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Winner of Mr. Taylor Place steals show with authenticity, alphabet aerobics

Nicholas Badders claims the title as 2016 Mr. Taylor Place

Mr. Taylor Place

Nicholas Badders prepares to answer his ASU related question at the 2016 Mr. Taylor Place pageant.

Year after year on the Downtown Phoenix campus, guys of all majors and backgrounds gather together to compete for the title of Mr. Taylor Place.

Participants in this year’s competition flaunted several outfits, answered controversial questions and performed their unique talents to win over the judges and the crowd for the title.

Once the two-hour pageant came to an end there was one man standing, Nicholas Badders, a sports journalism freshman.

Badders wouldn’t have even been in the pageant if it weren’t for his friends’ late-night peer pressure. He said it was a last minute decision, so last minute that he turned in his application at 11:57 p.m. the night the form was due.

Although his decision to participate may not have been completely planned, his talent was.

Badders performed a tongue twister song, "Alphabet Aerobics" by Blackalicious. The act consisted of a memorized two-minute rap containing difficult words rapped in an alphabetical order.

Even though Badders had prior experience in the act, that didn’t stop him from getting stage fright.

“I was very nervous standing in the back. I didn’t pee my pants, but I was pretty damn close,” he said.

But as soon as the act started, he was all focus.

“Once I got up on stage, I felt like I was doing it in my bedroom.” Badders said.

Jimmy Arwood, a public policy junior and the 2015 Mr. Taylor Place, was a judge for this year's competition and said he couldn’t believe Badders was able to perform his talent so well.

“I kept thinking to myself, how in the world did he memorize all of that?” Arwood said.

Arwood said he believes Badders’ talent is what pushed him past the other contestants. Though his talent caught the judges’ eyes, it was his dedication that won them over.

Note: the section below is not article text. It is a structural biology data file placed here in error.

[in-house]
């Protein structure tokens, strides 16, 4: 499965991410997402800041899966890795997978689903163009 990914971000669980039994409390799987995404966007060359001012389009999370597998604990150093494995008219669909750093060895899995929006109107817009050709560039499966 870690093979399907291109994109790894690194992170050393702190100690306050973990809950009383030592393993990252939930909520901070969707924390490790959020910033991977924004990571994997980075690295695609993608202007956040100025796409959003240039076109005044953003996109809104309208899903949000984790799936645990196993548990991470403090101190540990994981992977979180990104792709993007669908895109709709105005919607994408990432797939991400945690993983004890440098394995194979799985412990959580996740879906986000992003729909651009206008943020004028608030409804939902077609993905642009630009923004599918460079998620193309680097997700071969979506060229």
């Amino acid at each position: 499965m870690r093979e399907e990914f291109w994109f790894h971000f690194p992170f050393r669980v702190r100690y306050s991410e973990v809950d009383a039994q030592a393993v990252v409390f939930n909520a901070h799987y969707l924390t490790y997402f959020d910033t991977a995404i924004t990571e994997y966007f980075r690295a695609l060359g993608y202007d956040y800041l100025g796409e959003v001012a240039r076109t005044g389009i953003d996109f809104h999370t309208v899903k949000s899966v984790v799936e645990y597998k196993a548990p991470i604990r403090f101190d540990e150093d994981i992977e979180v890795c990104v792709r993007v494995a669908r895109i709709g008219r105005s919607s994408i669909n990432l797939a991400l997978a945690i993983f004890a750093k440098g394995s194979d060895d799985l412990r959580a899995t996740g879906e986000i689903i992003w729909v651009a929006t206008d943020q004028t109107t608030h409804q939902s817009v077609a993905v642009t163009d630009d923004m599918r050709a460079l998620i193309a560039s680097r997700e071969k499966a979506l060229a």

“I think that just goes to show that when he wanted something, he went for it,” Arwood said. “He put in the dedication and effort, so it was awesome to see him get that victory.”

Savannah Troha, a sports journalism freshman and one of Badders' close friends, said outside of the pageant that Badders is an even better person.

“He just has so much compassion and care for everyone around, it’s mind blowing,” she said.

Badders said throughout his life, he has had trouble fitting in, so college wasn't the easiest initial transition.

“There have been a lot of times in my life where I haven’t had people there for me, and it’s an awful feeling,” he said.

Although high school wasn't always easy for him, Badders said his family softened his tough experiences.

“High school was definitely really rough from so many different aspects, and they were always super supportive,” Badders said.

Badders said he is glad high school is over with and has moved on to college, where he has been able to meet some amazing people. One of those people being Troha, who said she can’t figure out why people never took the time to realize just how amazing Badders is.

“He is so genuine and so kind and so compassionate,” she said. “Everyone deserves a Nick.”

While his authenticity and compassion have made him plenty of new friends here at ASU, they never won him awards or competitions throughout his life.

Even without having won much in the past, Badders said he believed his final answers are what ultimately led the judges to award him with his first real competitive win.

For the final question, Badders was asked what he believed in and why. 

He said he believed in being yourself, that being yourself is everything and no one should take that from you.

“Had I tried to be someone I wasn’t, I wouldn’t have won,” he said. “It really is a testament to that fact that being yourself works best.”

Reach the reporter at or follow @AnthonyTotri56 on Twitter.

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